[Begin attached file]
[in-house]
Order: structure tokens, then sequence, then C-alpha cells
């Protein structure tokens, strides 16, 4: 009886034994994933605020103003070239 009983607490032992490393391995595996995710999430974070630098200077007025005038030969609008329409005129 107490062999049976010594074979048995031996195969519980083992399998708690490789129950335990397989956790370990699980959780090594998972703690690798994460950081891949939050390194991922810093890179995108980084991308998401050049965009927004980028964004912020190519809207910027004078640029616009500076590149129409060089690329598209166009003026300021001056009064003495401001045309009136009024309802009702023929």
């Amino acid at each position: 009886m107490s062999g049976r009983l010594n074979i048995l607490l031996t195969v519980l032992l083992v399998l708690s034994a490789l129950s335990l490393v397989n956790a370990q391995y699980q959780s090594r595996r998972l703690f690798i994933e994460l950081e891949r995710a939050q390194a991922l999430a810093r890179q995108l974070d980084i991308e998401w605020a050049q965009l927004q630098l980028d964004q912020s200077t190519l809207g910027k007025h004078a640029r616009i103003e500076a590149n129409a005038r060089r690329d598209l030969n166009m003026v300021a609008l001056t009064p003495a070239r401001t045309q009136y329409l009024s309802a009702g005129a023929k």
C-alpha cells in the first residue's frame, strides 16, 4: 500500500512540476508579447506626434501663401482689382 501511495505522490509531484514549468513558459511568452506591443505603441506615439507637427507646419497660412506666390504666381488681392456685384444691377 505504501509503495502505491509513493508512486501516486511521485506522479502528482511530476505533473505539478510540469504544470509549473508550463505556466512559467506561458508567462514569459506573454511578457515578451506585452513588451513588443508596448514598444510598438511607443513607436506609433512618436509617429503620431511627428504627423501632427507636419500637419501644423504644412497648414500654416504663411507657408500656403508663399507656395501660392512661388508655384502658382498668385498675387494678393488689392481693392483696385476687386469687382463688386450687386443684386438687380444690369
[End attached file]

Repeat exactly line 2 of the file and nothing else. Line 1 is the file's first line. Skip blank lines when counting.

Order: structure tokens, then sequence, then C-alpha cells